From The New York Shitty Inbox, Part III: What To Do About Illegal Hotels?

airbnb239banker1350amonthMore specifically: What do I do when I learn that a fellow tenant is renting out his/her apartment via Airbnb? E.g.; What recourse do I have when some drunken asshat breaks my front door lock at 2:00 a.m. in the morning or simply walks in and hands my husband his luggage?

A tipster writes:

Heather!

Illegal Hotels, formally known as transient occupancy units (TOU’s) are Class “A” residential units that have been converted for short-term stays of 30 days or less without adhering to the fire codes, tax laws, Certificates of Occupancy and zoning restrictions of hotel use. The illegal conversion of residential buildings into hotels presents serious problems for permanent residents, limits the supply of available housing – in particular, rent-regulated and low-income housing. By lacking the necessary fire-safety measures that legal hotels are required to have by law, which are more stringent than multiple dwelling buildings, TOU’s also present substantial safety hazards to permanent, legal residents as well as short-term guests; many are dangerous firetraps.

The Mayor’s Office of Special Enforcement (“OSE”), headed by Kathleen McGee, pulls together the various enforcement agencies to go after TOUs when they are reported. I know people don’t believe it, but for this people need to file 311 Complaints, being sure to tell the operator that they want it to go to OSE. Kathleen has worked to get complaints that are incorrectly taken for HPD or DOB re-routed to her shop (and has been largely successful).

The District Manager or local elected officials can also forward complaints directly to Kathleen, and can even do so anonymously. It can be hard to get OSE out immediately, unless there is a present and imminent fire hazard, but they are very good at going out to problem locations (ie: repeated complaints or severe activity). They have been stepping up their enforcement recently.*

So far, there isn’t much proactive enforcement based off of sites like AirBnB, although with recent changes in the law, which raised the fines for landlords and allows tenants to be fined as well, some landlords have started to patrol the websites to catch tenants and proactively inform OSE.

*No shit.

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Today In Real Estate Insanity: How To Live In Greenpoint For Under $1,000/Month

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umnothanksYours truly has developed quite a fixation on AirBnb lately. This is not simply due to the lawsuit unfolding either. Rather, the Mister and I had the pleasure of having a trio of miscreants walk into our apartment at 9:00 a.m. on a Saturday morning. The leader of this group announced that they were here from AirBnb and tried to hand his luggage to the Mister (who was still in his pajamas). The landlord (who had no knowledge this was going on) was called. I searched AirBnb for the listing, found it, took screengrabs and sent them to landlord. Let’s just say this did not go over well.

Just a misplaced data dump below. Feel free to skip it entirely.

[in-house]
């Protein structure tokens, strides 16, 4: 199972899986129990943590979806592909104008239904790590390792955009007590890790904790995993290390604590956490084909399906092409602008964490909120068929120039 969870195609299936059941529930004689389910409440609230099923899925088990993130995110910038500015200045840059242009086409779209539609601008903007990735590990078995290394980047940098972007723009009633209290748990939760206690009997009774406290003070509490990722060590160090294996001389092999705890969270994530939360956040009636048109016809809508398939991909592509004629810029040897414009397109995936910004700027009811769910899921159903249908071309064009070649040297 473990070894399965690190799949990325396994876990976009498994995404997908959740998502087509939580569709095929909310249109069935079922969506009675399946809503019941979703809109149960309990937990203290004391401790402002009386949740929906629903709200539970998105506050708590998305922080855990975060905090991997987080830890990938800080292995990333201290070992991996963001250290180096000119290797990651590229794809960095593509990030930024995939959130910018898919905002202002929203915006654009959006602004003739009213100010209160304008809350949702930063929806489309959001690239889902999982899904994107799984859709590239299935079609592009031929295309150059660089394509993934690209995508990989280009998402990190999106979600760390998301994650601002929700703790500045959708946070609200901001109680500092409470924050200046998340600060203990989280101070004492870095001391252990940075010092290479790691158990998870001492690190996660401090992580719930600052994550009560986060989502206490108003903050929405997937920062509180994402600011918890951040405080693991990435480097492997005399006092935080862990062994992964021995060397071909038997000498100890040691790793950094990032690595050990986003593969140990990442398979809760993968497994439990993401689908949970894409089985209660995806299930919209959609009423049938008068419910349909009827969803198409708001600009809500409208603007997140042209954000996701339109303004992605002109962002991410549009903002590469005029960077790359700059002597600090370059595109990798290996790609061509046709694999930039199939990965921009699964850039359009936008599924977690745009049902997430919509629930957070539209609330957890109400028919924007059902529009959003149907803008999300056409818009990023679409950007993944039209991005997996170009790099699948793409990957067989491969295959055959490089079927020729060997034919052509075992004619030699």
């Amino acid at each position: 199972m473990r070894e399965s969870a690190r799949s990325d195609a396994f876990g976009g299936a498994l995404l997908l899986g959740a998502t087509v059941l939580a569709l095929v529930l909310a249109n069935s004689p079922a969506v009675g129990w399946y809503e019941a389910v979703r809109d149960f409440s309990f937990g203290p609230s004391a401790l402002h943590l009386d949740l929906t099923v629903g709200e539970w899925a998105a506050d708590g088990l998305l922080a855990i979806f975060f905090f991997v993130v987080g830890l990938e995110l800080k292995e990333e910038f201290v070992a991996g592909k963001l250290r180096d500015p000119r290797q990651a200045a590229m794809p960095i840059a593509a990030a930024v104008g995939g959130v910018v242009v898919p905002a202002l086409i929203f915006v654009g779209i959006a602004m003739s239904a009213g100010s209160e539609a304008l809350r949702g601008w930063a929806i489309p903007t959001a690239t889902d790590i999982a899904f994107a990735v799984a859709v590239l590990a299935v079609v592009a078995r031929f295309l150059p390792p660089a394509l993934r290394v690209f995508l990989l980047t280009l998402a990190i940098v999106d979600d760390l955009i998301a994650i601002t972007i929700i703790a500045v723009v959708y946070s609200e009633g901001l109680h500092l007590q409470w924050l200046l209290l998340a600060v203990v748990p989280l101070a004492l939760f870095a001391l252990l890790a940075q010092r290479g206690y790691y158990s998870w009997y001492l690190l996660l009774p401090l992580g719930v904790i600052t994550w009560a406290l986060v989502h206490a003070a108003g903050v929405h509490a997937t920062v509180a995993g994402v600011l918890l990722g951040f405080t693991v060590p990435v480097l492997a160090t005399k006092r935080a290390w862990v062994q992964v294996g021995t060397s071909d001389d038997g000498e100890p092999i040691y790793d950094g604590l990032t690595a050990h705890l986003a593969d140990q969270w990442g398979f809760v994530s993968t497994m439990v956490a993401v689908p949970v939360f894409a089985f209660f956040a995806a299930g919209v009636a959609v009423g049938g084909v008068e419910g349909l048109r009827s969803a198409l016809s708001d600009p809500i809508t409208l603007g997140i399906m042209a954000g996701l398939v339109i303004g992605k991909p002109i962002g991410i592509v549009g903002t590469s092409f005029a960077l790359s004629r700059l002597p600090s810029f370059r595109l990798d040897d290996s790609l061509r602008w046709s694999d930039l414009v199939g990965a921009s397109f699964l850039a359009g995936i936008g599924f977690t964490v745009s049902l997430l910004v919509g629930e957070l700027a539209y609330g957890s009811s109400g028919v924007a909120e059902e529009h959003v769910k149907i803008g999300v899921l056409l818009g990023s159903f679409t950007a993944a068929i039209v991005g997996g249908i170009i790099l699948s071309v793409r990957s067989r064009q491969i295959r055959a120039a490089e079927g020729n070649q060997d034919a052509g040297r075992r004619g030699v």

In any case, parsing through ~450 listings for Greenpoint (and being awakened by one’s husband rolling out more f-bombs in 2 minutes than I have ever heard him utter— much less yell— in 10+ years will motivate one to do this kind of thing) made me aware that this is a pervasive practice. I am surprised? No, not really. Still, it is wretchedly comical on occasion— especially when compared to the solicitation which graces the beginning of this post. CASE IN POINT:

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But wait folks— there’s more…

COZY!

Much more— like what the fuck is up with the slide?

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No worries, the “host” of these digs gives full disclosure:

Hello Traveler,

I’m an Artist living in Greenpoint, Brooklyn. I share my 3 bedroom Classic Artist’s Loft with travelers from Airbnb. I am respectful, kind and accommodating. I am seeking the same out of you! This is a fairly large apartment, it’s spacious feeling even when everyone is home. I have been very lucky and met amazing people through this service. Much of my furniture was custom made by the artist Jean-Marie Mauclet of JEMA Design and all my lighting is eco-friendly LED’s.